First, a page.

The Birthplace of Skiing

It is said that Norwegians are born with skis on their feet. With the average Norwegian child starting to learn between the ages of 4 or 5 they may as well be! The wintertime sport is not only a national past time but a deeply rooted part of Norwegian history.

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A 4500 year old ski was unearthed in Sweden and there have been rock paintings showing primitive hunters on skis. But one of the most famous stories dates back to 1204. Norway was in the midst of a civil war between the well funded and church backed baglers and the underdog birkebeiners. The birkebeiners got their names because they were too poor to cover their legs with anything but birch wrappings. They used twigs and ropes as bindings for their skis.

Just after the birkebeiner chieftain, and heir to the Norwegian throne, died in 1204, his son, Haakon Haakonson was born. The birkbeiners, fearing for the safety of the newborn prince, decided to send the child to safety in Trondheim. Torstein Skjevla and Skjervald Skrukka escaped on skis with the 18-month-old Haakonson strapped to their back and traversed over 60 miles in harsh winter conditions, from Lillehammer, over the mountains in Osterdalen, to Trondheim. Haaknon Haakonson later became king and ended the civil war.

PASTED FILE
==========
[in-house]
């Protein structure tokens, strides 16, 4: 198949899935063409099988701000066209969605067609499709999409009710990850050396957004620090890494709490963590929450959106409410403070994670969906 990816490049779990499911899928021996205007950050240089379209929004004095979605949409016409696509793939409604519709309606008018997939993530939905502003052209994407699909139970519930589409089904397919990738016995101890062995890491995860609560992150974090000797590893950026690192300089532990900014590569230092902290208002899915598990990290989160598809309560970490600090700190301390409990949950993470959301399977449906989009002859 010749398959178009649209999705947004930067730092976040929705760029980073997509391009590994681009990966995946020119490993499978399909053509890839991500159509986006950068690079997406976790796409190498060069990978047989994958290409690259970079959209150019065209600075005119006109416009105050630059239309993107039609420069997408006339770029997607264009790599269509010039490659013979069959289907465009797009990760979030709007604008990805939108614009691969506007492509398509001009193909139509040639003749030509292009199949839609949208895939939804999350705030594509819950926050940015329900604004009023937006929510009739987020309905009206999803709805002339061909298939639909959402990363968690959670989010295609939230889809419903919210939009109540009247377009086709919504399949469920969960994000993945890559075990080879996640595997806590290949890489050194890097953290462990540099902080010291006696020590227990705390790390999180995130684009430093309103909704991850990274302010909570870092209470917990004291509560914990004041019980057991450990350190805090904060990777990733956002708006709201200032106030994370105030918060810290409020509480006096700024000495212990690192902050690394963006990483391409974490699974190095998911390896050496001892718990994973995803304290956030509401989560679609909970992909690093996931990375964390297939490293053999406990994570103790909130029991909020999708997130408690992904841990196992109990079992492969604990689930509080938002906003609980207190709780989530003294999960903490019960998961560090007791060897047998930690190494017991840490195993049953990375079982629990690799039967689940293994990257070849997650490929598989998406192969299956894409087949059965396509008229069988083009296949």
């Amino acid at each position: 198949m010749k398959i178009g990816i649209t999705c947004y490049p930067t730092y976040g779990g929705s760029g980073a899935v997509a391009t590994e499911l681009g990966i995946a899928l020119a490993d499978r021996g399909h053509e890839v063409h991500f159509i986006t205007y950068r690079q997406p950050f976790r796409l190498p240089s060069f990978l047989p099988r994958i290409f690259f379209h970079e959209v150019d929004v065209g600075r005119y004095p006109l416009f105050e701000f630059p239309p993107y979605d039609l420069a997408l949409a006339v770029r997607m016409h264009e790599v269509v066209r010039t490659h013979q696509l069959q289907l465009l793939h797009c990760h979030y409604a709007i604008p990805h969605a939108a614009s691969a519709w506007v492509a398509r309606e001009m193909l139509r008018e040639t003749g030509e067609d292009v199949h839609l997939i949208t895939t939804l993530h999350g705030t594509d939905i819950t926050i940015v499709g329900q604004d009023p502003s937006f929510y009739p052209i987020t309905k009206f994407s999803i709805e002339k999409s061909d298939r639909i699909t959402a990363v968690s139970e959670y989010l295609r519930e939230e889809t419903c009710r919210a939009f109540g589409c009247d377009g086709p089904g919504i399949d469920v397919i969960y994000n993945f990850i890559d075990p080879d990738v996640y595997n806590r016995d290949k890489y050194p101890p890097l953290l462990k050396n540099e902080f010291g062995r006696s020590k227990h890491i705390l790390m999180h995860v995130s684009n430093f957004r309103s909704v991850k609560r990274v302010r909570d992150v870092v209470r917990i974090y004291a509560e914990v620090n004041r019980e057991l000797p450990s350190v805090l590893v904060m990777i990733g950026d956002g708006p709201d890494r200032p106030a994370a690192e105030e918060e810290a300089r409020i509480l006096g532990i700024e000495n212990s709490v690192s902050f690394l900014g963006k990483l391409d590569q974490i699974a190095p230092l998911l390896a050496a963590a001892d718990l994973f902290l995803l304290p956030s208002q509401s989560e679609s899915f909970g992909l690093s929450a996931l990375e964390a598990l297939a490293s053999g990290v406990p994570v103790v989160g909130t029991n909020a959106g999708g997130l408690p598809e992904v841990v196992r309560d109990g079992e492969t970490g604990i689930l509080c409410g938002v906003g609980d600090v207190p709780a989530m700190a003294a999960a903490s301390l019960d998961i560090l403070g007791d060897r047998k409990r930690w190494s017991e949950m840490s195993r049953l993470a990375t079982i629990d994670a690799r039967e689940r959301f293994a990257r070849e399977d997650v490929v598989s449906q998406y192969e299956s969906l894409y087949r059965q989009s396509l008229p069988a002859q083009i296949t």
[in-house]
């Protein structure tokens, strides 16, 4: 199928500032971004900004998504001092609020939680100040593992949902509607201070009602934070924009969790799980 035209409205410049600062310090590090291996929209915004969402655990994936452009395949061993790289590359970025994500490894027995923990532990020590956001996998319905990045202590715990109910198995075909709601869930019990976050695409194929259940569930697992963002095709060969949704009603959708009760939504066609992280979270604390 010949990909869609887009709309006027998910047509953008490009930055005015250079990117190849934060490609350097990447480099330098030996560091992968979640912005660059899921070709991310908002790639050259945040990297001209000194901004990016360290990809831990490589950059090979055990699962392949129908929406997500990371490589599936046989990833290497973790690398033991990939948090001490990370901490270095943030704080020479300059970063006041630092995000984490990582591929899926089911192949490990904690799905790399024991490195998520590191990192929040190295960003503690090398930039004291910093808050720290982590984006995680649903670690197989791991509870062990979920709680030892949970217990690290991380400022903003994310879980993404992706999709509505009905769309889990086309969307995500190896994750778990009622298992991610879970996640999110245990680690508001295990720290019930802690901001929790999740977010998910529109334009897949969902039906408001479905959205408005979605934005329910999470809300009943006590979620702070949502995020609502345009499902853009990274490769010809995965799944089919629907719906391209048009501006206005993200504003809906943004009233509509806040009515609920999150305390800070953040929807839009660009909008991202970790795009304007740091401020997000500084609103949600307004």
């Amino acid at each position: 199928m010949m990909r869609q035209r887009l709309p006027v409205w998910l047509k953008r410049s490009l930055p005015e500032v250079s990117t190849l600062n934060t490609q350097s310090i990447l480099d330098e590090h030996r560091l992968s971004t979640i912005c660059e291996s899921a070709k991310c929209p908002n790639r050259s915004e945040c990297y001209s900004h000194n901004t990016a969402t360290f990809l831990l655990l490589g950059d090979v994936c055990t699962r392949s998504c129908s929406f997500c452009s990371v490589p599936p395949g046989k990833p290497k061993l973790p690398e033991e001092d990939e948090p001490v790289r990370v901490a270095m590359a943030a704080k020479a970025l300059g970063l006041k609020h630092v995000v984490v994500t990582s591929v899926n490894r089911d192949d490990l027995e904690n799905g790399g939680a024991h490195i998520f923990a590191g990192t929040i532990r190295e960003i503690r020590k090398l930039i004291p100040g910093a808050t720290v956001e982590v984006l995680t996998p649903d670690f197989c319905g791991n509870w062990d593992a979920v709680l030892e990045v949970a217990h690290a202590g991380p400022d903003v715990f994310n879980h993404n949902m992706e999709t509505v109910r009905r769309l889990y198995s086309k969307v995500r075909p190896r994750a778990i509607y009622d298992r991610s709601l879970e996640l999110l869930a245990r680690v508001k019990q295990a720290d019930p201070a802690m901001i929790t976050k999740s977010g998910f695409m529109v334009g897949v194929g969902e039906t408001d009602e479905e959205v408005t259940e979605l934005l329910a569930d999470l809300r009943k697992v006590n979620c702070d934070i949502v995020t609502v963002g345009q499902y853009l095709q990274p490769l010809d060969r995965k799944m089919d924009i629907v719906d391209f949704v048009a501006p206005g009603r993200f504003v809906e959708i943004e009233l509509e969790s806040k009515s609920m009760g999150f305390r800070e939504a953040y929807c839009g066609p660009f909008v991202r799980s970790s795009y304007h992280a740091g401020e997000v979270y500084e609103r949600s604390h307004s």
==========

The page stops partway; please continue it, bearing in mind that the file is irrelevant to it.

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A famous painting of Skjervald Skrukka and Torstein Skjevla escaping from the Bagler faction with the future King Håkon IV.

The Norwegian Birkebeinerrennet, a 58-kilometer ski race held in Lillehammer each March, is a longstanding tradition (since 1932) in honor of the initial journey.

Although skiing has had a long history in Norway, it didn’t become a leisure sport until the 1800’s. A huge influence on modern day skiing is Sondre Norheim, also known as the father of skiing. Born in 1825, his life passion was skiing and he invented the shorter skis and poles similar to those that are used by today’s skiers and made popular many of the same techniques and skills (jumping and slalom turns) that skiers strive to perfect today.

Skiing is as deeply ingrained in Norwegian culture as the koselig time they enjoy in the evening after hitting the slopes all day. They even hosted the winter Olympics in Lillehammer in 1994. So next time you’re looking for a great ski destination, skip the Alps and visit Norway!